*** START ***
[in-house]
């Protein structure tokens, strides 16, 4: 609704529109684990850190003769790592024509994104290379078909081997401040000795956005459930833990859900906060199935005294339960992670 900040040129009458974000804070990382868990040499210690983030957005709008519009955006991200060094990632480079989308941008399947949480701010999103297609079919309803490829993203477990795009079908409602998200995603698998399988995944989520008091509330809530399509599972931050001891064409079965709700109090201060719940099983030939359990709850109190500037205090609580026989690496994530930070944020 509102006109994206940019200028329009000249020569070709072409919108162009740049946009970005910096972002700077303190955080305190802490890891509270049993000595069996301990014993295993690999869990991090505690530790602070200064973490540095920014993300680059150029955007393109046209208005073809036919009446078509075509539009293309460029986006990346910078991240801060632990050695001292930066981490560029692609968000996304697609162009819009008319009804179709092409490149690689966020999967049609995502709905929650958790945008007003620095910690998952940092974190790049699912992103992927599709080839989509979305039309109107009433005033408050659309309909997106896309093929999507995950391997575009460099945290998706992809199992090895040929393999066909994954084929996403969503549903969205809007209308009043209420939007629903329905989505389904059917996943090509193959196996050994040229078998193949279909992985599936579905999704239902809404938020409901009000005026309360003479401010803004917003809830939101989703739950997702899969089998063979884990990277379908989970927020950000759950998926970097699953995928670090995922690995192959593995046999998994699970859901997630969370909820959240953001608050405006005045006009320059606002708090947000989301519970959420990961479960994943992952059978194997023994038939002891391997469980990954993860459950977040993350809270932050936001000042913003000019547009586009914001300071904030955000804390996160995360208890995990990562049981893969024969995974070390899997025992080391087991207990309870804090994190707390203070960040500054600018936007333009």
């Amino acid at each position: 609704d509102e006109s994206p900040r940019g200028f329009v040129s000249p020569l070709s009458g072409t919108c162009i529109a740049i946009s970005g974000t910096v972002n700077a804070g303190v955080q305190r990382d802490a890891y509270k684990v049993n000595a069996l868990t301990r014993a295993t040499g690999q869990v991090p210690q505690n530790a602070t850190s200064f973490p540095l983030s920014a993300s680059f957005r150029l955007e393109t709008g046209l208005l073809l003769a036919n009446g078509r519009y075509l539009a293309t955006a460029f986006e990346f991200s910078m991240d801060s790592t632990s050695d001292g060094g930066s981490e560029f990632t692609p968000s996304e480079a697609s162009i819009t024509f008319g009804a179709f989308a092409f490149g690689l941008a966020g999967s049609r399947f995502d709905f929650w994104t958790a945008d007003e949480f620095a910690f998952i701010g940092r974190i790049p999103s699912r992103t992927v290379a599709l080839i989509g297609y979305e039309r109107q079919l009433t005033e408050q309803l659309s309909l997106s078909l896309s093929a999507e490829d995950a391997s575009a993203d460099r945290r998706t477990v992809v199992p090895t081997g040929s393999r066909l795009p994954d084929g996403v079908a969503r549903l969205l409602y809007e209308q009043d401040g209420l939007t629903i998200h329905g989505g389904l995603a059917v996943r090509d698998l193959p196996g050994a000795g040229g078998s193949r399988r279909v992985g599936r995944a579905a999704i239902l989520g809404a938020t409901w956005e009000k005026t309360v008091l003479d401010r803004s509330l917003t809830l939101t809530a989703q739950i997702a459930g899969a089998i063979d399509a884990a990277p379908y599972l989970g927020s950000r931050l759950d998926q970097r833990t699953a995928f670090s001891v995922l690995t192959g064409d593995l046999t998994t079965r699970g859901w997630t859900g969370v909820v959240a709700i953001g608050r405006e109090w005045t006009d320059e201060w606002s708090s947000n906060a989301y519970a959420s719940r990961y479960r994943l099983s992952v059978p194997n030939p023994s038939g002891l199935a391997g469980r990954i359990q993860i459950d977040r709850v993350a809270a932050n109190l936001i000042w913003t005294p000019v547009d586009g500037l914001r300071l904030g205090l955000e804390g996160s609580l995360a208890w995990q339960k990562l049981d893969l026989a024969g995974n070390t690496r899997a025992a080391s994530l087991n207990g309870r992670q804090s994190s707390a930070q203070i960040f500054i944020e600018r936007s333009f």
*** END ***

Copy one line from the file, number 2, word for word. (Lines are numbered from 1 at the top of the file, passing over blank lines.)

């Protein structure tokens, strides 16, 4: 609704529109684990850190003769790592024509994104290379078909081997401040000795956005459930833990859900906060199935005294339960992670 900040040129009458974000804070990382868990040499210690983030957005709008519009955006991200060094990632480079989308941008399947949480701010999103297609079919309803490829993203477990795009079908409602998200995603698998399988995944989520008091509330809530399509599972931050001891064409079965709700109090201060719940099983030939359990709850109190500037205090609580026989690496994530930070944020 509102006109994206940019200028329009000249020569070709072409919108162009740049946009970005910096972002700077303190955080305190802490890891509270049993000595069996301990014993295993690999869990991090505690530790602070200064973490540095920014993300680059150029955007393109046209208005073809036919009446078509075509539009293309460029986006990346910078991240801060632990050695001292930066981490560029692609968000996304697609162009819009008319009804179709092409490149690689966020999967049609995502709905929650958790945008007003620095910690998952940092974190790049699912992103992927599709080839989509979305039309109107009433005033408050659309309909997106896309093929999507995950391997575009460099945290998706992809199992090895040929393999066909994954084929996403969503549903969205809007209308009043209420939007629903329905989505389904059917996943090509193959196996050994040229078998193949279909992985599936579905999704239902809404938020409901009000005026309360003479401010803004917003809830939101989703739950997702899969089998063979884990990277379908989970927020950000759950998926970097699953995928670090995922690995192959593995046999998994699970859901997630969370909820959240953001608050405006005045006009320059606002708090947000989301519970959420990961479960994943992952059978194997023994038939002891391997469980990954993860459950977040993350809270932050936001000042913003000019547009586009914001300071904030955000804390996160995360208890995990990562049981893969024969995974070390899997025992080391087991207990309870804090994190707390203070960040500054600018936007333009």